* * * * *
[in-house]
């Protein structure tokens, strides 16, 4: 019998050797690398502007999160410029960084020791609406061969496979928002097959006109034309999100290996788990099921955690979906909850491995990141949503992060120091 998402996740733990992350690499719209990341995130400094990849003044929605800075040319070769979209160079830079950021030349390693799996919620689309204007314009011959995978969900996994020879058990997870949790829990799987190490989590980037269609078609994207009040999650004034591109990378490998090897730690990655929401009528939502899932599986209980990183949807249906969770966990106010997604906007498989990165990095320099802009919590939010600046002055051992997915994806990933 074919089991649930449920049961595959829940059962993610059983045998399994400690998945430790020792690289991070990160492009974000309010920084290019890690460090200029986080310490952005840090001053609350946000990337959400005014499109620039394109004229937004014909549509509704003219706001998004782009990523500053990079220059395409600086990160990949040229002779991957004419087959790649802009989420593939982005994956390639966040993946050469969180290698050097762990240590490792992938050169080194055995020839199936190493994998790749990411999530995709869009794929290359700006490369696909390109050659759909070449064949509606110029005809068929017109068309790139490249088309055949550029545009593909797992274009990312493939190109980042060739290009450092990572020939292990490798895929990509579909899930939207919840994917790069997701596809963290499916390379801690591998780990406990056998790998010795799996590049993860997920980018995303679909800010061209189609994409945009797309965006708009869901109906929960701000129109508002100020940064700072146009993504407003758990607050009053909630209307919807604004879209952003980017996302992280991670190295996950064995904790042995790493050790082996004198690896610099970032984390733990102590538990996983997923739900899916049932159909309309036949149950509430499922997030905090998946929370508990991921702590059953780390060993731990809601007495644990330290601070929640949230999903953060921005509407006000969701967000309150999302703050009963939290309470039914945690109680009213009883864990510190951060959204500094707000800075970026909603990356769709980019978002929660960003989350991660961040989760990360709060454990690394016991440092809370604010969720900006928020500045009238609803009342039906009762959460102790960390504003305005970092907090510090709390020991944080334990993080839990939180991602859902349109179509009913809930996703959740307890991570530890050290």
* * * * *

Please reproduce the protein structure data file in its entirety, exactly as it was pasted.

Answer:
[in-house]
């Protein structure tokens, strides 16, 4: 019998050797690398502007999160410029960084020791609406061969496979928002097959006109034309999100290996788990099921955690979906909850491995990141949503992060120091 998402996740733990992350690499719209990341995130400094990849003044929605800075040319070769979209160079830079950021030349390693799996919620689309204007314009011959995978969900996994020879058990997870949790829990799987190490989590980037269609078609994207009040999650004034591109990378490998090897730690990655929401009528939502899932599986209980990183949807249906969770966990106010997604906007498989990165990095320099802009919590939010600046002055051992997915994806990933 074919089991649930449920049961595959829940059962993610059983045998399994400690998945430790020792690289991070990160492009974000309010920084290019890690460090200029986080310490952005840090001053609350946000990337959400005014499109620039394109004229937004014909549509509704003219706001998004782009990523500053990079220059395409600086990160990949040229002779991957004419087959790649802009989420593939982005994956390639966040993946050469969180290698050097762990240590490792992938050169080194055995020839199936190493994998790749990411999530995709869009794929290359700006490369696909390109050659759909070449064949509606110029005809068929017109068309790139490249088309055949550029545009593909797992274009990312493939190109980042060739290009450092990572020939292990490798895929990509579909899930939207919840994917790069997701596809963290499916390379801690591998780990406990056998790998010795799996590049993860997920980018995303679909800010061209189609994409945009797309965006708009869901109906929960701000129109508002100020940064700072146009993504407003758990607050009053909630209307919807604004879209952003980017996302992280991670190295996950064995904790042995790493050790082996004198690896610099970032984390733990102590538990996983997923739900899916049932159909309309036949149950509430499922997030905090998946929370508990991921702590059953780390060993731990809601007495644990330290601070929640949230999903953060921005509407006000969701967000309150999302703050009963939290309470039914945690109680009213009883864990510190951060959204500094707000800075970026909603990356769709980019978002929660960003989350991660961040989760990360709060454990690394016991440092809370604010969720900006928020500045009238609803009342039906009762959460102790960390504003305005970092907090510090709390020991944080334990993080839990939180991602859902349109179509009913809930996703959740307890991570530890050290």